“Me and Swizz, we was going over the paperwork [to sign me to his label],” explained Drag, “but then I had got this other deal situation [with Ruff Ryders put] on the table too that I wanna hurry up and finish and drop this last album with the Ruff Ryders. So I went back just to do that, but then after that [me and Swizz can] definitely get it poppin’.”
Drag-On’s renewed career momentum comes after five years of setbacks initiated by some legal drama that began shortly after the release of his sophomore full-length in 2004, the what proved to be prematurely-titled Hell And Back.
“I had caught a lawsuit,” he revealed, “and I had got sued for like a million dollars. And I ain’t Jay-Z or nothing like that, I ain’t never went platinum, so I ain’t have no million dollars. But, I had to get a whole bunch of lawyers and get that stuff squared away. Like I’m still dealing with that now, but everything is looking [good with that] right now.”
That million-dollar legal entanglement was initiated by the usually uneventful street scrap as Drag explained, “It was some dude, he was a little taller than me [and] he probably felt as though he [had] a little advantage [over me], which he really didn’t. And I showed him that he didn’t have the advantage, and then he sued me.”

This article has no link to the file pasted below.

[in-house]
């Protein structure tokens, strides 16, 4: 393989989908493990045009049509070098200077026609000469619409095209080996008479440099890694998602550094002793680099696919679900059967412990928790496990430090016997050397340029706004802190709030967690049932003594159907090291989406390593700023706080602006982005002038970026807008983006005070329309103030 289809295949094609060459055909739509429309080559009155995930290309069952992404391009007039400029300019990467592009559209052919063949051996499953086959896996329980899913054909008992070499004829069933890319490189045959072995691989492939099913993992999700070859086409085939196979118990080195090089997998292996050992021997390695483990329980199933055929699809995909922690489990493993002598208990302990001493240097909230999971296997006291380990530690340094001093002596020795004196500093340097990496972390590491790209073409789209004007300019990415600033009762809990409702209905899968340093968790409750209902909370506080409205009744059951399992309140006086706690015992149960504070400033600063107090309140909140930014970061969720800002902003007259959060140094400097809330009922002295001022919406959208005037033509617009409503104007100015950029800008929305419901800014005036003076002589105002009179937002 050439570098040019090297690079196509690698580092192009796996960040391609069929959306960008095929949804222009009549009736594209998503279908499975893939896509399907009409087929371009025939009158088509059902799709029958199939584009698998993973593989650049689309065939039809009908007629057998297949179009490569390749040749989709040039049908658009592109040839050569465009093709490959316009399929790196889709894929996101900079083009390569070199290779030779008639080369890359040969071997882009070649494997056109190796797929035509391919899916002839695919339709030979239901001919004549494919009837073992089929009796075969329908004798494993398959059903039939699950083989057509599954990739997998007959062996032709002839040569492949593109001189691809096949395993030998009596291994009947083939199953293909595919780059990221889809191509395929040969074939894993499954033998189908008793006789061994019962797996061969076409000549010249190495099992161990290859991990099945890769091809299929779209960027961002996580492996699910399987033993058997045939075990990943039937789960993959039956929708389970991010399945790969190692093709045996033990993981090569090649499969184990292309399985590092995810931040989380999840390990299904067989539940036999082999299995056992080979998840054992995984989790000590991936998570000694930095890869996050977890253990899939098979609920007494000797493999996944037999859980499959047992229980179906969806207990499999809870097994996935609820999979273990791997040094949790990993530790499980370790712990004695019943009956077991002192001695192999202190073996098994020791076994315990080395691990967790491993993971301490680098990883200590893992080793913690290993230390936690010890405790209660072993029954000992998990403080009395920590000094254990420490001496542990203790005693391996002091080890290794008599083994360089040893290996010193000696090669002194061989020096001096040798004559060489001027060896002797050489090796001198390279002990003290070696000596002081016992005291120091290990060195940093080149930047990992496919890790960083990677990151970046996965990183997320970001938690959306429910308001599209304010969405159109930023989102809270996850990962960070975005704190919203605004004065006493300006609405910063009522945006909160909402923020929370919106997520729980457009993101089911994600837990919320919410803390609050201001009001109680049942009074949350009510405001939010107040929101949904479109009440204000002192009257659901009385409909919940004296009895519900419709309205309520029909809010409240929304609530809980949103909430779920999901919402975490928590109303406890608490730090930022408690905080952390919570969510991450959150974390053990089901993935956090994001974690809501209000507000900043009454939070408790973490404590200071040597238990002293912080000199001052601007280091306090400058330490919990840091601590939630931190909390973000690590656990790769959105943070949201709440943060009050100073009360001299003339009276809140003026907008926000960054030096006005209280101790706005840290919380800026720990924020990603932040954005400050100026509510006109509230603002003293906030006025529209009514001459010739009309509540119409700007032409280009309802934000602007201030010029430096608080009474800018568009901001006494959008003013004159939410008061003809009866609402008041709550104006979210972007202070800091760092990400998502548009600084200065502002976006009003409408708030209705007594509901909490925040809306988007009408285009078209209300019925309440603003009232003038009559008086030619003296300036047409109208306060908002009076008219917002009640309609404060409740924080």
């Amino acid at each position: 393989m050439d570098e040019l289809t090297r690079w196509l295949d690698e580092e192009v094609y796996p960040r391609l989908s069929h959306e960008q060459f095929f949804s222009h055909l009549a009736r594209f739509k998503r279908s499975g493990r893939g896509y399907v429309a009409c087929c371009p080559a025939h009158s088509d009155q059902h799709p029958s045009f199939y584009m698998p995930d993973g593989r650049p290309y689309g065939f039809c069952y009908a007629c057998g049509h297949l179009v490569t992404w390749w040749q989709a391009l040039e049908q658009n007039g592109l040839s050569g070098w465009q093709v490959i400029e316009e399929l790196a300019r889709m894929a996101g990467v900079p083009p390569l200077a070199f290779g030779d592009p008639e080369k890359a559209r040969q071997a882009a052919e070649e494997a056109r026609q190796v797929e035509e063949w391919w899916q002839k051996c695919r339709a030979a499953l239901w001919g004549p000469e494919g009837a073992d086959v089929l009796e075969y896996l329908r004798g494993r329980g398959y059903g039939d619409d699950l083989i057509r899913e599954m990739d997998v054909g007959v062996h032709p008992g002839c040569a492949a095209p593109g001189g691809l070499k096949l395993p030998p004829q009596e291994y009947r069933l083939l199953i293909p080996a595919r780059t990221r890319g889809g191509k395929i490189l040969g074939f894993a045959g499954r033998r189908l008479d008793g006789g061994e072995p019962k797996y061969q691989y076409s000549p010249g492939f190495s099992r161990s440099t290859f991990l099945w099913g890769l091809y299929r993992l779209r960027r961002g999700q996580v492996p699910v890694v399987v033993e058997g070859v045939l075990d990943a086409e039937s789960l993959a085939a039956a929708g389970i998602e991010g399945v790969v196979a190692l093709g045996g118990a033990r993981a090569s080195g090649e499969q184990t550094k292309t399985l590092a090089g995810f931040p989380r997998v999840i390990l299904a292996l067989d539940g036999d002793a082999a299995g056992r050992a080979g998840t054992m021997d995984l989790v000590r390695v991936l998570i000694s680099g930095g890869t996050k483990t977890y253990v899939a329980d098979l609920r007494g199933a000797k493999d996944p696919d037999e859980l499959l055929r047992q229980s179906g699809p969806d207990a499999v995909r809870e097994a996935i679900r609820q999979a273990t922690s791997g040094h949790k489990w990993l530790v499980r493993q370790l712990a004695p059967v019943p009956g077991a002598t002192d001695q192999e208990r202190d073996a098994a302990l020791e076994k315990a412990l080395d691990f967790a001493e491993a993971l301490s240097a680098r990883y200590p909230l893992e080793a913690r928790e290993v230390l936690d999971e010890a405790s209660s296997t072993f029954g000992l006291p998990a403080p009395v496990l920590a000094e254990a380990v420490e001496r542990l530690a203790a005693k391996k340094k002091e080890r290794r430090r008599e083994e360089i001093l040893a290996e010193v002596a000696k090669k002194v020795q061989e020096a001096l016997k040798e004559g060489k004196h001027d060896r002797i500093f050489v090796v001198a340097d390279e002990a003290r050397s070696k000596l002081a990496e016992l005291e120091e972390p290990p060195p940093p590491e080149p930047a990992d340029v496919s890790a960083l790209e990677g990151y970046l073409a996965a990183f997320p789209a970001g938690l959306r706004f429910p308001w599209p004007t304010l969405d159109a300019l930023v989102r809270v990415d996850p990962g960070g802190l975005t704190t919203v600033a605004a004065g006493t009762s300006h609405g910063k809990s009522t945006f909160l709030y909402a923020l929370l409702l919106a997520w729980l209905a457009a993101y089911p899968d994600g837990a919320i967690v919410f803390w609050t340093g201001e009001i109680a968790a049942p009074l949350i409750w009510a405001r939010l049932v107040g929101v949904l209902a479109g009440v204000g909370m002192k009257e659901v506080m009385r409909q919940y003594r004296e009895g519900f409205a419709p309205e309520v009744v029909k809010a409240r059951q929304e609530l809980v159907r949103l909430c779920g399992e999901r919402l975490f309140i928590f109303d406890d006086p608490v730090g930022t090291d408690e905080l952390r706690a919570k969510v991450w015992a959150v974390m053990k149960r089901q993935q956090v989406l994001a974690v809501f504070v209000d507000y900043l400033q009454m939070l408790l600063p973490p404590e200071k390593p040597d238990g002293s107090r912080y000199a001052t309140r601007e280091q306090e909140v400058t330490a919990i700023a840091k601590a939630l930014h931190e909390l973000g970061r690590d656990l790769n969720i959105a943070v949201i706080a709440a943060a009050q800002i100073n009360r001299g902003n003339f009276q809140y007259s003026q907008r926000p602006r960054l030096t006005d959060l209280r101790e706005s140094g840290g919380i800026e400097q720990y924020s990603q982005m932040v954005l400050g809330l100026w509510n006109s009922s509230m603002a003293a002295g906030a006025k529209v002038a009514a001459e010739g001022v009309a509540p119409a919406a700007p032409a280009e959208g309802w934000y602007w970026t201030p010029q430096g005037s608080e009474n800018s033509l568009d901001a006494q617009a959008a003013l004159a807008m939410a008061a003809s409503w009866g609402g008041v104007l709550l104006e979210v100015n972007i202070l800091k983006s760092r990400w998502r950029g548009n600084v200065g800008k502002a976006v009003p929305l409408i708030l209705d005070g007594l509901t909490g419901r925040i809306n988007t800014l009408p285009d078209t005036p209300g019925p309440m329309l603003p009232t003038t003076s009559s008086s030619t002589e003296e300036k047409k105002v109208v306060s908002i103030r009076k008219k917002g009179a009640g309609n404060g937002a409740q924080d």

Ready to finally put the past behind him, the man who started off the ‘00s by going gold with his debut, Opposite Of H2O, is ready to kick off a new decade with what he hopes will be an equally well-received effort in My Life, My Legacy, My Melody.
“The ‘My Life’ part in my album, I’m definitely breaking down a few things, just what I been doing since I – I haven’t really left the game, I just been kickin’ out music [on] a smaller scale,” began Drag, breaking down the meaning behind the unique title of his new offering. “And also too [the album addresses] what was going on with my personal life, as far as with me having a daughter…I know a lot of people wanna know that [stuff]. I’m also aware that it’s a whole new audience that’s out there too right now, so a lot of people might not fully know my legacy until I really come back with this new movement… And then ‘My Melody’ is just my music, my new sound that I’m bringing. When I first came in the game I was like 18, 17 [years old], now I’m 29 [and] I got a business frame of mind more now, and also my music is just a lot more bigger. I [got] a lot of beats that’s gon’ make me feel good on stage. I did a lot of stadium music on this joint… And then also too I dedicate this album to my daughter, which is my first and only child, and her name is Melody. And the reason why I named her Melody is because my real name is Mel and I deal with music… So that’s the whole breakdown of the album [title].”
Tentatively set for a March/April release date, led by the buzz cut, “Money” , Drag’s new album’s stadium sound is provided courtesy of longtime Ruff Ryders trackmaster Neo Da Matrix, Full Surface in-house producer Avenue (who recently crafted Maino’s “Million Bucks” and the aforementioned “Money” for Drag), Buckwild, Heatmakerz, and maybe, or maybe not, Swizz Beatz, as Drag revealed, “So far he got one joint [on the album]. I don’t know if it’s gonna make it though… But the album is so crazy, man, [and] we all putting our input into it.”